Opinions on barrel length

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  • Last Post 05 September 2018
Scearcy posted this 11 August 2018

Good morning gents. No data required here - just opinions. I have a Savage Model 12 FTR (I believe). I bought it really cheap and thought I could make some money. Well not so much so it should make a really good test bed for some of the theories being discussed here. For those of you not familiar with this model it has a 30" heavy barrel and the Savage target action. Think of it as sort of over the counter Palma or F class rifle.

Here is my question. It is really muzzle heavy with the 30" barrel. If fact it is so heavy that I don't believe I could shoot it in the CBA Heavy class at a match. I am going to shorten the barrel. My question is what is the optimum length?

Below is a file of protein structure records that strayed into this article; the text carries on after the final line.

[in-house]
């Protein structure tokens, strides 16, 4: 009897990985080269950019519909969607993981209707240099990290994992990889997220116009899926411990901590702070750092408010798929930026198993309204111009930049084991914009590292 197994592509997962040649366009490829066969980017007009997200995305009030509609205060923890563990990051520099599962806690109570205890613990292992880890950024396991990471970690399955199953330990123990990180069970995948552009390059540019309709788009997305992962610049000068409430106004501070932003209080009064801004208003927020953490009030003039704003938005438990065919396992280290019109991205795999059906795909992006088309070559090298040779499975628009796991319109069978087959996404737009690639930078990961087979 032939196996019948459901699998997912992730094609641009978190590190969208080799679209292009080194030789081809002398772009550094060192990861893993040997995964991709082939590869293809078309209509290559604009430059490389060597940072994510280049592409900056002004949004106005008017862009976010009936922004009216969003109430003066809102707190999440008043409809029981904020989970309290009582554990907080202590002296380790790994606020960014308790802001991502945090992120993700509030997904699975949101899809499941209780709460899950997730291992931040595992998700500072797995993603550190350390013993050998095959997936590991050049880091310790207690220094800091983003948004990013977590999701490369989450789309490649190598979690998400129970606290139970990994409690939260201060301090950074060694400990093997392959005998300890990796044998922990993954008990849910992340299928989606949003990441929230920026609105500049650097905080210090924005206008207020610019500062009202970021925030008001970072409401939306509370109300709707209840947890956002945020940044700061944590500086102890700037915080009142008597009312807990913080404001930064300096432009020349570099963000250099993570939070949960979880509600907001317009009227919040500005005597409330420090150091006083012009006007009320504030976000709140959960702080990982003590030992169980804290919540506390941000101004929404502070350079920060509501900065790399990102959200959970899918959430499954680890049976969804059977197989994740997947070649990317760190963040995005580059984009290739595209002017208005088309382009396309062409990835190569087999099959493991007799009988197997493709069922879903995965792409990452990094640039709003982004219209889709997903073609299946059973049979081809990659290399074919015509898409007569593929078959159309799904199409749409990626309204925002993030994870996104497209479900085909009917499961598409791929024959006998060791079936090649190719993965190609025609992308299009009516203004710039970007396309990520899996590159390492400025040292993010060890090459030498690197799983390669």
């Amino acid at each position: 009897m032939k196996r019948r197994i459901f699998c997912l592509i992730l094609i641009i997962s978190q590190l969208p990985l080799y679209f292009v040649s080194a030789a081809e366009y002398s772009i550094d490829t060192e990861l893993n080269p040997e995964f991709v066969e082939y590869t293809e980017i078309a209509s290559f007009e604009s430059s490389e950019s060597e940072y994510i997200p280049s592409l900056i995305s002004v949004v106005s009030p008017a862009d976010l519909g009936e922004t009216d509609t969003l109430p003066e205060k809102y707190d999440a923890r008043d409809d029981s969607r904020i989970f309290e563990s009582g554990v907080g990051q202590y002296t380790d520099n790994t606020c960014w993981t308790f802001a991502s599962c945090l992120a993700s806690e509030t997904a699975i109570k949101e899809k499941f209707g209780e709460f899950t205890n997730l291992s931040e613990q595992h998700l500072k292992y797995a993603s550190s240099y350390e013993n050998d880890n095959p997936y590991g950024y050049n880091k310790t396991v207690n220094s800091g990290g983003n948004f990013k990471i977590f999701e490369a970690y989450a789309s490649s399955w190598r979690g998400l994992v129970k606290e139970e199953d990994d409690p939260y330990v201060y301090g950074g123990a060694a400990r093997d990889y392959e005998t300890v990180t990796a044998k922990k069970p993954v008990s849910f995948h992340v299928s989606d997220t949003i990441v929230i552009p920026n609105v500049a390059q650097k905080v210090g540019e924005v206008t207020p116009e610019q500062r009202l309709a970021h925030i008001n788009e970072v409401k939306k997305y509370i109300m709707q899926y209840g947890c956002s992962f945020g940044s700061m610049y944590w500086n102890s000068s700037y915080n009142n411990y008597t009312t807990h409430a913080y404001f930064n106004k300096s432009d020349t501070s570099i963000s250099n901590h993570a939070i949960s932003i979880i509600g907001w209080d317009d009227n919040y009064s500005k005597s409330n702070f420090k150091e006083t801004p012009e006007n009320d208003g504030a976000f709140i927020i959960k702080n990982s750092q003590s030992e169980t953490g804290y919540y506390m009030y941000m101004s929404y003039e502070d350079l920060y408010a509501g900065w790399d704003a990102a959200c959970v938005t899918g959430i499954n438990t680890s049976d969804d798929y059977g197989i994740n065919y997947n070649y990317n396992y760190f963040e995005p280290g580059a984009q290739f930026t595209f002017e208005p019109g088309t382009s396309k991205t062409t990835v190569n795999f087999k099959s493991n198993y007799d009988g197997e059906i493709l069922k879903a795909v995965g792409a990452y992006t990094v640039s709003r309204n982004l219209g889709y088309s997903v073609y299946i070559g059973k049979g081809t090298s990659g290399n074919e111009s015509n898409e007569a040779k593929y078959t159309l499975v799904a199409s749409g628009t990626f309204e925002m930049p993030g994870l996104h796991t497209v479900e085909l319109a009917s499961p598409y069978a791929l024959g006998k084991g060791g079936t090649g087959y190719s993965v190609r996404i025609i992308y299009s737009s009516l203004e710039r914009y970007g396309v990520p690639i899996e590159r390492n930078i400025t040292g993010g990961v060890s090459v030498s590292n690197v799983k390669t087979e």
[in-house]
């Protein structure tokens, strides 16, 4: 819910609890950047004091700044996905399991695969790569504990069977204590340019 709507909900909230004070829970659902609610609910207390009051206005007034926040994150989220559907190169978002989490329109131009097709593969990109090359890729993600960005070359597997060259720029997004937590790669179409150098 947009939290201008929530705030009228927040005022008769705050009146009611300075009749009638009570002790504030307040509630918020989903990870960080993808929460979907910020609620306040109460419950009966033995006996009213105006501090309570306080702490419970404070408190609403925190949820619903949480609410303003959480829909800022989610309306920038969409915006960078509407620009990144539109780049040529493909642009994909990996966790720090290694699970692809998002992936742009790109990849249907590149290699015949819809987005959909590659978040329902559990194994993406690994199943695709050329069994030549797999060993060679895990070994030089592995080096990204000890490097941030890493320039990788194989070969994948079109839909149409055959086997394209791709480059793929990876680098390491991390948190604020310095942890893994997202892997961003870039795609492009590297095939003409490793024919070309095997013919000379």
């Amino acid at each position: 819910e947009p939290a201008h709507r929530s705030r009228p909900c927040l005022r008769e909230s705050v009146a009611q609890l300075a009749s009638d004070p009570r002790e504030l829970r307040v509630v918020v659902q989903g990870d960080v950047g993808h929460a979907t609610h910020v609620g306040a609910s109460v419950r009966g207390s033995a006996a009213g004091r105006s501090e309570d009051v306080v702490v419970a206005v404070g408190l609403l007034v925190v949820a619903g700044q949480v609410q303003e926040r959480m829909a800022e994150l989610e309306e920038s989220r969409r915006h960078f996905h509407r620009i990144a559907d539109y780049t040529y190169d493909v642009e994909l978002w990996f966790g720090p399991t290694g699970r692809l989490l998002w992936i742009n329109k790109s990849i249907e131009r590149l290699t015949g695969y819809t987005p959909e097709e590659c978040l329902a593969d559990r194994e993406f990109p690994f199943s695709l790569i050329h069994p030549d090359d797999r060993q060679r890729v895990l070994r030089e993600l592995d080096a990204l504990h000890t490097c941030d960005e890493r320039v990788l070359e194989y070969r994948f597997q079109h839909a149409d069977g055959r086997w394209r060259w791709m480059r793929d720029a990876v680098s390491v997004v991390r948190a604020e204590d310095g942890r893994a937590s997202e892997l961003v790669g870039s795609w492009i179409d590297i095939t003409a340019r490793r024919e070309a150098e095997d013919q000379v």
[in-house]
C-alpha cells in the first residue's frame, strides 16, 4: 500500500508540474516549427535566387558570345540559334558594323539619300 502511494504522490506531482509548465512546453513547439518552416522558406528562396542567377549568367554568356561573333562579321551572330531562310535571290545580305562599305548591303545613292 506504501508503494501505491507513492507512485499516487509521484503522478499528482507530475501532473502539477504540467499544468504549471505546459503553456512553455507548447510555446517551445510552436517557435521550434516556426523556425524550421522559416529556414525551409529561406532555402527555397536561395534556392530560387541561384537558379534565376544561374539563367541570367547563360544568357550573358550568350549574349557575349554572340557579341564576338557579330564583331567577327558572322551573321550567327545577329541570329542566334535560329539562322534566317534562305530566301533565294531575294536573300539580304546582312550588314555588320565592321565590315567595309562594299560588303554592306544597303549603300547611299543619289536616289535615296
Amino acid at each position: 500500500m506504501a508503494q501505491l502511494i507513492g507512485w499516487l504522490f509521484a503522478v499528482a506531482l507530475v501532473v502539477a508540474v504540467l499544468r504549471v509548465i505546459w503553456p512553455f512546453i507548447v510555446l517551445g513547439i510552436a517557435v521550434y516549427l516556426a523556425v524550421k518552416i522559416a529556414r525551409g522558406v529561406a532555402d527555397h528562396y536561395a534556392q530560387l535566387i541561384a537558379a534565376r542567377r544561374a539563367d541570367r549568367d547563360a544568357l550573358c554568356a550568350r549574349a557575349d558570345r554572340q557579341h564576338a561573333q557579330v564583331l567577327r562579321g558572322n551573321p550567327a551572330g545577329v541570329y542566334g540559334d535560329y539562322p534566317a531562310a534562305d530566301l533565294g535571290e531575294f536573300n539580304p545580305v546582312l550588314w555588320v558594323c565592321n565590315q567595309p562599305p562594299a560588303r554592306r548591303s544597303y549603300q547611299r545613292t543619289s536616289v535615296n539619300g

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joeb33050 posted this 11 August 2018

LEAVE IT ALONE! If you reach the point where barrel length makes your groups larger, change the barrel.

See http://northlandshooterssupply.com/clearance/

Shilen for <$300, new Savage LV for $205.

We can find a Savage nut near you who'll change the barrel for close to nothing.

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OU812 posted this 11 August 2018

Leave it alone and have it re throated using taper reamer.  It would be very interesting to see what the  factory throat looks like (free bore diameter and length?). 

Longer barrel may require more lube grooves on bullet to hold more lube

What caliber? Is it a 308 Winchester with 1/12 twist? 

Gun may be able to compete Unrestricted class.

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Scearcy posted this 11 August 2018

308 Win I do believe it would be fine in Unrestricted. There was one entered in last years Nationals  and it did poorly which of course may not mean a thing.